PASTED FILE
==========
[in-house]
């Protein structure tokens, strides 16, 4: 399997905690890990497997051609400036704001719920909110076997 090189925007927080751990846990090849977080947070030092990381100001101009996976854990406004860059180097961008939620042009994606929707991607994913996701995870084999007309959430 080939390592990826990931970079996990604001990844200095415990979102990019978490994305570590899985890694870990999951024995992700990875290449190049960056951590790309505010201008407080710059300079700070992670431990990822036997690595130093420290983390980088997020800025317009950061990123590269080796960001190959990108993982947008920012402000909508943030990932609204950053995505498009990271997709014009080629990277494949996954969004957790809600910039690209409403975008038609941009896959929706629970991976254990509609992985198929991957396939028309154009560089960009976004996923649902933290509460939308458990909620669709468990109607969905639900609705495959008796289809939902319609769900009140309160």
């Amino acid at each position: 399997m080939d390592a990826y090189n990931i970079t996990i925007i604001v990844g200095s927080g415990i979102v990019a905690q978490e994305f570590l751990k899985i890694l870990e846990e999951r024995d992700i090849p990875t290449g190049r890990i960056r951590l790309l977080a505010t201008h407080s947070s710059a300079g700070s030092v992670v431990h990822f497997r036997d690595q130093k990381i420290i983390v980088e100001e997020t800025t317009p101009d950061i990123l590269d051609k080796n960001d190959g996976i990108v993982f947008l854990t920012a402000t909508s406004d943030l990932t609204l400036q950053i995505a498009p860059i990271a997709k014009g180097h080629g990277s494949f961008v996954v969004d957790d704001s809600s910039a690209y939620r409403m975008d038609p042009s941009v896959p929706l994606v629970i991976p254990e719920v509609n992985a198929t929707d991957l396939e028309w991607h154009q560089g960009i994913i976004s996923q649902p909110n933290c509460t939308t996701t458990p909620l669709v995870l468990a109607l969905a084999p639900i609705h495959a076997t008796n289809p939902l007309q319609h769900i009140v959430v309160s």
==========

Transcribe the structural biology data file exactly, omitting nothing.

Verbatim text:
[in-house]
């Protein structure tokens, strides 16, 4: 399997905690890990497997051609400036704001719920909110076997 090189925007927080751990846990090849977080947070030092990381100001101009996976854990406004860059180097961008939620042009994606929707991607994913996701995870084999007309959430 080939390592990826990931970079996990604001990844200095415990979102990019978490994305570590899985890694870990999951024995992700990875290449190049960056951590790309505010201008407080710059300079700070992670431990990822036997690595130093420290983390980088997020800025317009950061990123590269080796960001190959990108993982947008920012402000909508943030990932609204950053995505498009990271997709014009080629990277494949996954969004957790809600910039690209409403975008038609941009896959929706629970991976254990509609992985198929991957396939028309154009560089960009976004996923649902933290509460939308458990909620669709468990109607969905639900609705495959008796289809939902319609769900009140309160």
């Amino acid at each position: 399997m080939d390592a990826y090189n990931i970079t996990i925007i604001v990844g200095s927080g415990i979102v990019a905690q978490e994305f570590l751990k899985i890694l870990e846990e999951r024995d992700i090849p990875t290449g190049r890990i960056r951590l790309l977080a505010t201008h407080s947070s710059a300079g700070s030092v992670v431990h990822f497997r036997d690595q130093k990381i420290i983390v980088e100001e997020t800025t317009p101009d950061i990123l590269d051609k080796n960001d190959g996976i990108v993982f947008l854990t920012a402000t909508s406004d943030l990932t609204l400036q950053i995505a498009p860059i990271a997709k014009g180097h080629g990277s494949f961008v996954v969004d957790d704001s809600s910039a690209y939620r409403m975008d038609p042009s941009v896959p929706l994606v629970i991976p254990e719920v509609n992985a198929t929707d991957l396939e028309w991607h154009q560089g960009i994913i976004s996923q649902p909110n933290c509460t939308t996701t458990p909620l669709v995870l468990a109607l969905a084999p639900i609705h495959a076997t008796n289809p939902l007309q319609h769900i009140v959430v309160s």